Effect of Alpha Linolenic Acid Supplementation on Serum Prostate Specific Antigen (PSA) Results from the Alpha Omega Trial

January 1, 2013 Human Health and Nutrition Data 0 Comments

Effect of Alpha Linolenic Acid Supplementation on Serum Prostate Specific Antigen (PSA) Results from the Alpha Omega Trial

Year: 2013
Authors: Brouwer, I.A. Geleijnse, J.M. Klaasen, V.M. Smit, L.A. Giltay, E.J. de Goede, J. Heijboer, A.C. Kromhout, D.et al
Publication Name: PLoS One
Publication Details: Volume 8; Issue 12; Pages e8151


Alpha linolenic acid (ALA) is the major omega 3 fatty acid in the diet. Evidence on health effects of ALA is not conclusive, but some observational studies found an increased risk of prostate cancer with higher intake of ALA. We examined the effect of ALA supplementation on serum concentrations of prostate-specific antigen (PSA), a biomarker for prostate cancer. The Alpha Omega Trial was a double blind, placebo-controlled trial of ALA and the fish fatty acids eicosapentanoic acid (EPA) and docosahexanoic acid (DHA) on the recurrence of cardiovascular disease, using a 262 factorial design. Blood was collected at the start and the end of the intervention period. The present analysis included 1622 patients with a history of a myocardial infarction, aged 60 to 80 years with an initial PSA concentration ,4 ng per mL. They received either 2 g per day of ALA or placebo in margarine spreads for 40 months. T  tests and logistic regression were used to assess the effects of ALA supplementation on changes in serum PSA (both continuously and as a dichotomous outcome, cut off point greater than 4 ng per mL). Mean serum PSA increased by 0.42 ng per mL on placebo (n  of  815) and by 0.52 ng per mL on ALA (n  of 807), a difference of 0.10 (95  confidence interval: -0.02 to 0.22) ng per mL (P of 0•12). The odds ratio for PSA rising above 4 ng per mL on ALA versus placebo was 1.15 (95 CI: 0.84-1.58). An additional amount of 2 g of ALA per day increased PSA by 0.10 ng/mL, but the confidence interval ranged from -0.02 to 0.22 ng per mL and included no effect. Therefore, more studies are needed to establish whether or not ALA intake has a clinically significant effect on PSA or prostate cancer. (Authors abstract)

Observational studies suggest that an increased intake of alpha linolenic acid is associated with a moderately lower risk of cardiovascular disease.  In contrast, a higher intake of alpha linolenic acid has also been suggested to be associated with a higher risk of prostate cancer. Two meta analyses that included both prospective and case control studies found that higher intakes of alpha linolenic acid and higher levels in blood and adipose tissue were associated with increased risk of prostate cancer. The association of ALA with prostate cancer is not clear. The Alpha Omega Trial was a double-blind placebo-controlled trial in 60 to 80 year old patients with a history of myocardial infarction who received moderate additional amounts of omega 3 fatty acids for the prevention of recurrent cardiovascular diseases. The incidence of prostate cancer was monitored as a potential adverse effect in this study.   ALA supplementation was not related to the incidence of prostate cancer. However, there were only 42 incident prostate cancer cases and thus the power to detect an effect was low.  Serum concentrations of prostate specific antigen (PSA), a serine protease produced by prostatic epithelial cells, are often elevated in men with prostate cancer. High concentrations may predict long term increases in prostate cancer incidence and mortality.  Supplementation with an additional amount of 2 gram ALA per day during 40 months increased serum PSA concentrations of older post myocardial infarction patients by 0.10 ng per mL. However, the 95 per cent  confidence interval ranged from 20.02 to 0.22 mg per mL. Effects of ALA supplementation on PSA velocity and on the combined endpoint of prostate cancer and a PSA level above 4 ng per mL were in the direction of a raising effect, but the confidence intervals were wide and all included. This is the first large scale clinical trial that investigated the effect of ALA on serum PSA.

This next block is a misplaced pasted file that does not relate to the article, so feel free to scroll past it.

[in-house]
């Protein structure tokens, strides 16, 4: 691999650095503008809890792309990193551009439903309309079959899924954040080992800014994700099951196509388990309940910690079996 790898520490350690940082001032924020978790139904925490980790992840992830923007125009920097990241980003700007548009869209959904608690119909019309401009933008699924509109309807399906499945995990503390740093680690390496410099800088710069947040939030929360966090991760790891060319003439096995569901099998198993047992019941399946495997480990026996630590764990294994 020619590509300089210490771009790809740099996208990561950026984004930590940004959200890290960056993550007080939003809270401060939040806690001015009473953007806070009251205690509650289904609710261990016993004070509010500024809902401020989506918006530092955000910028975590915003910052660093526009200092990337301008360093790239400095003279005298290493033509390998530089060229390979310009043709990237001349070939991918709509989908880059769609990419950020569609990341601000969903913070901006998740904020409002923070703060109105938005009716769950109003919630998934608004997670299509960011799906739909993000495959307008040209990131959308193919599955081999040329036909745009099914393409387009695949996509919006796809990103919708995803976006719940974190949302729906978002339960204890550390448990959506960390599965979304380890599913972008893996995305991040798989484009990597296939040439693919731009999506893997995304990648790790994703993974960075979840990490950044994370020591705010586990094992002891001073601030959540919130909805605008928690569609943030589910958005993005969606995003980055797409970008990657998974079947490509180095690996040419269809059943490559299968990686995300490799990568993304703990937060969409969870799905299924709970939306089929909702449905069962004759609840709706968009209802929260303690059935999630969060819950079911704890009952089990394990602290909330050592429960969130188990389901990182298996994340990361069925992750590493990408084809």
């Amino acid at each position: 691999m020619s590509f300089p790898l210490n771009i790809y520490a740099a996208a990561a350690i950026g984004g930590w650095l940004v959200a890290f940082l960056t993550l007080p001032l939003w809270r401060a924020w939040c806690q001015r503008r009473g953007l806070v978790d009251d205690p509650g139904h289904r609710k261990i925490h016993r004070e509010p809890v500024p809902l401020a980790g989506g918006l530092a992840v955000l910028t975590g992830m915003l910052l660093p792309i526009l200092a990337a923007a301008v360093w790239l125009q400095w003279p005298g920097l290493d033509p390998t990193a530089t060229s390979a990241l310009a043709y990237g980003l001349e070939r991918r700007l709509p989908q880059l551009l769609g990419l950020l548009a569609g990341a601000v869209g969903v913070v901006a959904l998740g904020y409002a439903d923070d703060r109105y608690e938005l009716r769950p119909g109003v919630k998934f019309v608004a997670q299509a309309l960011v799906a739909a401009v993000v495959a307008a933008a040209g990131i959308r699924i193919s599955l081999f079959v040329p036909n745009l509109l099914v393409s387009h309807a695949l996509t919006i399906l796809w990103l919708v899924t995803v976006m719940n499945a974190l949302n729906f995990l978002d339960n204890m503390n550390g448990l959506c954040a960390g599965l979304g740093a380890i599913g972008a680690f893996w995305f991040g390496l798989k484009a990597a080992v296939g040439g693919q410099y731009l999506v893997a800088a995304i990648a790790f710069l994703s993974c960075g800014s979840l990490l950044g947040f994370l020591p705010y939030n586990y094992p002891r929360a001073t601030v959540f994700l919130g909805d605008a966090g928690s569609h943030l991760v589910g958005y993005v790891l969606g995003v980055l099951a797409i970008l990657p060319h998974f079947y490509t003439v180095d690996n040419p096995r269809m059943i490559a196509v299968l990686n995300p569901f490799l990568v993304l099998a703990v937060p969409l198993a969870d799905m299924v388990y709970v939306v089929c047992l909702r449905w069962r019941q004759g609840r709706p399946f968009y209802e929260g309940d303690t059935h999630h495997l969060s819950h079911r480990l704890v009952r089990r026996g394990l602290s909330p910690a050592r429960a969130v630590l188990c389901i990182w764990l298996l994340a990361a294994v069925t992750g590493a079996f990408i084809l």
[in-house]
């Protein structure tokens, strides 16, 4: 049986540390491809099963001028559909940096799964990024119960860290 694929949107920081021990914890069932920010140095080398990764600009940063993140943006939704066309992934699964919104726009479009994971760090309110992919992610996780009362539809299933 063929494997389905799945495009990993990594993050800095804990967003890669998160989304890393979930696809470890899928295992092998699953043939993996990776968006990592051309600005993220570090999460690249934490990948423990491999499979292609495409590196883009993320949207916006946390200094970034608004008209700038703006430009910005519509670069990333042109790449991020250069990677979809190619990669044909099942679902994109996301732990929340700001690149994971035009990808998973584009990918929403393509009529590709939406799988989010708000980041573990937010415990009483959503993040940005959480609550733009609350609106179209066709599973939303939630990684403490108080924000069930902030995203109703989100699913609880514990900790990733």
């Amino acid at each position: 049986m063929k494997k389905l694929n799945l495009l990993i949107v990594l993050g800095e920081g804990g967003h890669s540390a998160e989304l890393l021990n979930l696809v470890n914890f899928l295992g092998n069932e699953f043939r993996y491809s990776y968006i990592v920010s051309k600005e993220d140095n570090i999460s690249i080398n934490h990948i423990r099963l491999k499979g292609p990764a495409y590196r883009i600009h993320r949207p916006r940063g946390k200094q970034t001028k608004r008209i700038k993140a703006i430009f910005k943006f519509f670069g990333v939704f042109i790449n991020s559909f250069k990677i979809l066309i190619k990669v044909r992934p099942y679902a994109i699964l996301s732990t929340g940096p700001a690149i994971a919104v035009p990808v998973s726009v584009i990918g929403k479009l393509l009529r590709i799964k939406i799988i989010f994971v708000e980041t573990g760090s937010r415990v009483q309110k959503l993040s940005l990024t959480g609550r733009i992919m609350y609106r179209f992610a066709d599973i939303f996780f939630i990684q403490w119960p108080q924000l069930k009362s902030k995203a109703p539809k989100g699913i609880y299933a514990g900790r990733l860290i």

Although patients with prostate cancer are quite different from this population and the study was small it should be noted that they did not show an effect on PSA and even showed a reduction in prostate cancer proliferation rates. The present study suggests that an additional amount of 2 g ALA per day may increase serum PSA, but it is unclear if and how ALA could influence prostate carcinogenesis.  In conclusion, an additional amount of 2 g ALA per day did increase the PSA concentration by 0.1 ng per mL, but the confidence interval ranged from a nil finding to a clinically meaningful effect. More research is needed to find out whether ALA influences the serum PSA level and the risk of prostate cancer and which levels of ALA intake are optimal for human health. (Editors comments)

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